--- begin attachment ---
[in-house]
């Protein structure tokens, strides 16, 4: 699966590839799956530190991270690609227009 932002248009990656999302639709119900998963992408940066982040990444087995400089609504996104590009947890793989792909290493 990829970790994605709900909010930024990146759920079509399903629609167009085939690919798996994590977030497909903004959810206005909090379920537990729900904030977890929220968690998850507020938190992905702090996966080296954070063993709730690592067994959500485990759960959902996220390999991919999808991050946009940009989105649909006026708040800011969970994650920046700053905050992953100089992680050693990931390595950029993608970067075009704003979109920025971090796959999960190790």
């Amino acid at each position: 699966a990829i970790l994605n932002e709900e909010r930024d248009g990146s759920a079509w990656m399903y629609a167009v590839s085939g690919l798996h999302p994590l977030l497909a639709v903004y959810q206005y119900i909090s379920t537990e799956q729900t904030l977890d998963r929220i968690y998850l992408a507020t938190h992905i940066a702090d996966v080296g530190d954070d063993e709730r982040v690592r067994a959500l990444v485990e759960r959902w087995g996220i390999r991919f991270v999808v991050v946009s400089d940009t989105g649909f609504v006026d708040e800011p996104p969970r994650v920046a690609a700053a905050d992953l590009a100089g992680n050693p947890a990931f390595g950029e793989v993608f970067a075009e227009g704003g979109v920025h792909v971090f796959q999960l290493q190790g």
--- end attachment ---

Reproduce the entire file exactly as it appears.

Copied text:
[in-house]
């Protein structure tokens, strides 16, 4: 699966590839799956530190991270690609227009 932002248009990656999302639709119900998963992408940066982040990444087995400089609504996104590009947890793989792909290493 990829970790994605709900909010930024990146759920079509399903629609167009085939690919798996994590977030497909903004959810206005909090379920537990729900904030977890929220968690998850507020938190992905702090996966080296954070063993709730690592067994959500485990759960959902996220390999991919999808991050946009940009989105649909006026708040800011969970994650920046700053905050992953100089992680050693990931390595950029993608970067075009704003979109920025971090796959999960190790």
């Amino acid at each position: 699966a990829i970790l994605n932002e709900e909010r930024d248009g990146s759920a079509w990656m399903y629609a167009v590839s085939g690919l798996h999302p994590l977030l497909a639709v903004y959810q206005y119900i909090s379920t537990e799956q729900t904030l977890d998963r929220i968690y998850l992408a507020t938190h992905i940066a702090d996966v080296g530190d954070d063993e709730r982040v690592r067994a959500l990444v485990e759960r959902w087995g996220i390999r991919f991270v999808v991050v946009s400089d940009t989105g649909f609504v006026d708040e800011p996104p969970r994650v920046a690609a700053a905050d992953l590009a100089g992680n050693p947890a990931f390595g950029e793989v993608f970067a075009e227009g704003g979109v920025h792909v971090f796959q999960l290493q190790g």